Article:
Uganda denies supporting Sudanese rebels

Ugandan officials said Wednesday that a fresh allegation by Sudan that Uganda supports anti-Sudan rebels is a tactic to divert attention from Uganda's claim that Sudan is sheltering warlord Joseph Kony.

James Mugume, permanent secretary at Uganda's Foreign Affairs Ministry, said a formal complaint was made this week by the Sudanese embassy in Uganda.

"It's mere rhetoric," Mugume said. "We have asked the Sudanese to send us a team which we can discuss with. Let them send a team here with clear allegations, with proof that we can deal with."

Ugandan army spokesman Col. Felix Kulayigye said Sudan's allegation was an effort to get even with Uganda, where diplomats and security officials are increasingly accusing Khartoum of renewing its support for Kony's brutal Lord's Resistance Army.

"We kept quiet until we got human intelligence that Khartoum was again supporting the LRA," Kulayigye said. "They are the ones who have an agenda. They have not produced any evidence."

Ugandan officials now say Kony is no longer hiding in the Central African Republic, where Ugandan troops have been hunting for him since 2009. They cite as evidence the account of a captured LRA rebel who wore a new uniform he said was supplied by Sudan.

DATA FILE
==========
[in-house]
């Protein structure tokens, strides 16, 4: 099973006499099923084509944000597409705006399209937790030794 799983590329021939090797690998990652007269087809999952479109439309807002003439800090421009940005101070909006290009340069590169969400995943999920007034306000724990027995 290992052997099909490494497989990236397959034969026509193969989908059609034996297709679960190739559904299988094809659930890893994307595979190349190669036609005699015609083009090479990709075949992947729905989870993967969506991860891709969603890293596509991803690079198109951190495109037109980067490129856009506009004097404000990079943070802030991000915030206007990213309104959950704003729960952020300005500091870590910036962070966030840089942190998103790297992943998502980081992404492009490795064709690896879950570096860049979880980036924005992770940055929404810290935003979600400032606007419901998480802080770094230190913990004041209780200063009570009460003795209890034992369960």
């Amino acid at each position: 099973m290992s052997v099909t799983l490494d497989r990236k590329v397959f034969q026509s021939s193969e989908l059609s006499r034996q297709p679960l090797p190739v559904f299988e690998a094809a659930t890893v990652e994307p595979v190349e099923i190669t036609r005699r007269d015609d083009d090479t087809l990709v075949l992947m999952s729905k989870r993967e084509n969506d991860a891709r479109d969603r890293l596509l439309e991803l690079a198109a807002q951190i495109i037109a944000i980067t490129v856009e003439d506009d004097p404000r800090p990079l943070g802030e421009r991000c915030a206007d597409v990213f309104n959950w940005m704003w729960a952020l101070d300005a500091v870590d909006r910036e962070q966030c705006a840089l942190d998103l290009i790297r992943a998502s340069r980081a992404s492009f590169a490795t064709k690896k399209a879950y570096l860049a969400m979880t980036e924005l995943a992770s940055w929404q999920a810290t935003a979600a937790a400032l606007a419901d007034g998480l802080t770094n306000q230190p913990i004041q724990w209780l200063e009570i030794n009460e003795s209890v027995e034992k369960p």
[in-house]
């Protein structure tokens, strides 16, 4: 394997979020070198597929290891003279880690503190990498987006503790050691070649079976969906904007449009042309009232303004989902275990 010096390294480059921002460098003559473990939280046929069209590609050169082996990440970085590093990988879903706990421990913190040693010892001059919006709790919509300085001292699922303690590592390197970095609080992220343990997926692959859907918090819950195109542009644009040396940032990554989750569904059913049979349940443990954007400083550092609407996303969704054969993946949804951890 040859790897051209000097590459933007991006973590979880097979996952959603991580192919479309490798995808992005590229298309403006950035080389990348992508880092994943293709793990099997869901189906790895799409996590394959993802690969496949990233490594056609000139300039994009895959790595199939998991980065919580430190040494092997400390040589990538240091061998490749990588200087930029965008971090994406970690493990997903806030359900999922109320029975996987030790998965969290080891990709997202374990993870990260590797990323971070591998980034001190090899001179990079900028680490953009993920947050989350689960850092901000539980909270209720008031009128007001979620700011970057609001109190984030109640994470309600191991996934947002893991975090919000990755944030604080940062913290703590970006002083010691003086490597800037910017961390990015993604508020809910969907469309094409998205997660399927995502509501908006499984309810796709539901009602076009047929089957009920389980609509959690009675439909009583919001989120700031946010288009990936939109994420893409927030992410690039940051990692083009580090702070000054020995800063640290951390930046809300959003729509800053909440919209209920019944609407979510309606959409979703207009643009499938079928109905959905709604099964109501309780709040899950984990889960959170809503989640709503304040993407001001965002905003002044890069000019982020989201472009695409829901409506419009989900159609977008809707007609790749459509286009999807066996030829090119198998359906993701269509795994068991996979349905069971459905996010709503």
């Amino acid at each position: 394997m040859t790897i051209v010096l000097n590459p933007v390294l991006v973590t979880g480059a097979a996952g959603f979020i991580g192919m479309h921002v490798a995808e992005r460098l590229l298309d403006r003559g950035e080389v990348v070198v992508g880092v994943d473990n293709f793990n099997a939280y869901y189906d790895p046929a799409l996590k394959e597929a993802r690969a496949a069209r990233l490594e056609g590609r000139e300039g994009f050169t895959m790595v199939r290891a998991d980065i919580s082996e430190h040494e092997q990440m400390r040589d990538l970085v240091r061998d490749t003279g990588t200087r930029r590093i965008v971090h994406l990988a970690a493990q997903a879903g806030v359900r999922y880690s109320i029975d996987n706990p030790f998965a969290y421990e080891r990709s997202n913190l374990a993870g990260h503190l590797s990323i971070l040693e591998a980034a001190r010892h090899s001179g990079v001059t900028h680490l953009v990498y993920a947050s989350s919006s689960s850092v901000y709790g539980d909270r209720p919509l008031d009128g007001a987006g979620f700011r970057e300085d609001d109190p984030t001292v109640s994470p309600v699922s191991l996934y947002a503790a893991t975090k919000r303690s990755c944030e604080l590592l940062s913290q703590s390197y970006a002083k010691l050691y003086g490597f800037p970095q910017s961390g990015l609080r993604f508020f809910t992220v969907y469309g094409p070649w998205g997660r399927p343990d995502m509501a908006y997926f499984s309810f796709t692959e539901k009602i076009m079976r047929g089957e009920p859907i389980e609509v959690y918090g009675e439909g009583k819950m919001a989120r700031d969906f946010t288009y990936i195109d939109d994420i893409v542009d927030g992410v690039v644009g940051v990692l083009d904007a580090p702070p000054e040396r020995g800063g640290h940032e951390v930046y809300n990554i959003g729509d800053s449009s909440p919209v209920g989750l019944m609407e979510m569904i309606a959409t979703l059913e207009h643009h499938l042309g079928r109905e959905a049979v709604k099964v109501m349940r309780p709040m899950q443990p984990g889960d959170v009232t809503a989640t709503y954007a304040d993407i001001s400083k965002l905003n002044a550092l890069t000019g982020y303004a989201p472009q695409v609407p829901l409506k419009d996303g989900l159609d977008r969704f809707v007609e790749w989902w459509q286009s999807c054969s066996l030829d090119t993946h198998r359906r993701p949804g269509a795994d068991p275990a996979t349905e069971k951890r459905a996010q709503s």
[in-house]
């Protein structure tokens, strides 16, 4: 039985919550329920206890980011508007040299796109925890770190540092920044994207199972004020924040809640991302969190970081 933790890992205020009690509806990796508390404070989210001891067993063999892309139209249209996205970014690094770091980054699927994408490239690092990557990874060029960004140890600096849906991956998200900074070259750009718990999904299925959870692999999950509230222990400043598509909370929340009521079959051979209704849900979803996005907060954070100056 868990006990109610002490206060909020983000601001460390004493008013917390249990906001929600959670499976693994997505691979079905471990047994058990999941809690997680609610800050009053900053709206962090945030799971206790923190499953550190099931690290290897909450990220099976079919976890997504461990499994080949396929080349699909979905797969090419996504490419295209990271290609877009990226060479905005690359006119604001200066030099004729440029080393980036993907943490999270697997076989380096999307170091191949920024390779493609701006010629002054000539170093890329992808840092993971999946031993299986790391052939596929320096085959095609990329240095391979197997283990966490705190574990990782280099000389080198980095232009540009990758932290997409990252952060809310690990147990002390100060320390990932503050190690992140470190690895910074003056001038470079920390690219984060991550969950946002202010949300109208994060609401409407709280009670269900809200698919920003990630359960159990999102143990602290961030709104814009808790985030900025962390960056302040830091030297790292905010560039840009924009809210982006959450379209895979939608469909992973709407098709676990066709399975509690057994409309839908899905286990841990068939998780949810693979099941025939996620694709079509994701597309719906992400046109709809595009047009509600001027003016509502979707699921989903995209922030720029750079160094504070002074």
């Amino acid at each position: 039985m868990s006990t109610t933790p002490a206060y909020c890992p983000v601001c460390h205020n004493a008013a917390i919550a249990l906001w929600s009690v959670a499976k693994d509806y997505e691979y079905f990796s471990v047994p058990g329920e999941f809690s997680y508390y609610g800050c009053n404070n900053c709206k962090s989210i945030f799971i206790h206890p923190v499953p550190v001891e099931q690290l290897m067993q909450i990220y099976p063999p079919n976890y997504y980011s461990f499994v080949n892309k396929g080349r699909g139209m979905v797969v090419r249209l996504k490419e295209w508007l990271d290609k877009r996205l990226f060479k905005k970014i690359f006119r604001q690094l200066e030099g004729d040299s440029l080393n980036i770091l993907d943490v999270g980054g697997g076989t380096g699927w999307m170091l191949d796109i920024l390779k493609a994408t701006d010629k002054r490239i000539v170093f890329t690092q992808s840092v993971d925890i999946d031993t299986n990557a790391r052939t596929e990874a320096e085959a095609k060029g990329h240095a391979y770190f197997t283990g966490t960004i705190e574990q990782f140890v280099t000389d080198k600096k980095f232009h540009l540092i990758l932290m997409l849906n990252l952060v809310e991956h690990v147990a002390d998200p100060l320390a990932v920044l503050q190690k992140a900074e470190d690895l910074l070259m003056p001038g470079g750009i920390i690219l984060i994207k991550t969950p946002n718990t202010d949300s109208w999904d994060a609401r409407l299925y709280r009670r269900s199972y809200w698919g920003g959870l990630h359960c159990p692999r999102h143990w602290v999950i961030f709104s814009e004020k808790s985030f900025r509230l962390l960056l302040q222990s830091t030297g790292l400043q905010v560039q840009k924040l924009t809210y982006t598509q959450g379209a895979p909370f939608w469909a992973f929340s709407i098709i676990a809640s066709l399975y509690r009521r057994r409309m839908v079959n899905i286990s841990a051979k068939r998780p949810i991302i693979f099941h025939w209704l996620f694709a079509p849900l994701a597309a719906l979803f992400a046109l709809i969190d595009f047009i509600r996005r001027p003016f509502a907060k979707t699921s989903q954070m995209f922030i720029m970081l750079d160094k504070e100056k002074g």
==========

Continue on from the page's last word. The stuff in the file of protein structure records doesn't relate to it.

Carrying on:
U.S. President Barack Obama sent 100 U.S. forces into Central Africa last year to help regional militaries track Kony, and an online campaign this year by the advocacy group Invisible Children made Kony a YouTube sensation.

Gen. Aronda Nyakairima, overall commander of the Ugandan army, told a meeting of regional chiefs last month that Uganda would "not sit back" and do nothing if South Sudan and Sudan went to war over an unresolved border conflict.

Uganda has long accused Khartoum of supporting the LRA in retaliation for Kampala's support for the Sudan People's Liberation Army, the southern rebel movement that is now the South Sudan military.

Sudan denies ever supporting Kony.

Some analysts believe Sudan is making the allegation against Uganda to avoid losing a propaganda war.

"The counterclaim is to tie Uganda's hands in the diplomatic game and in the rhetoric," said Angelo Izama, a Kampala-based political analyst with the security think tank Fanaka Kwawote. "This is important for Khartoum because it makes sure that Uganda does not take the moral high ground."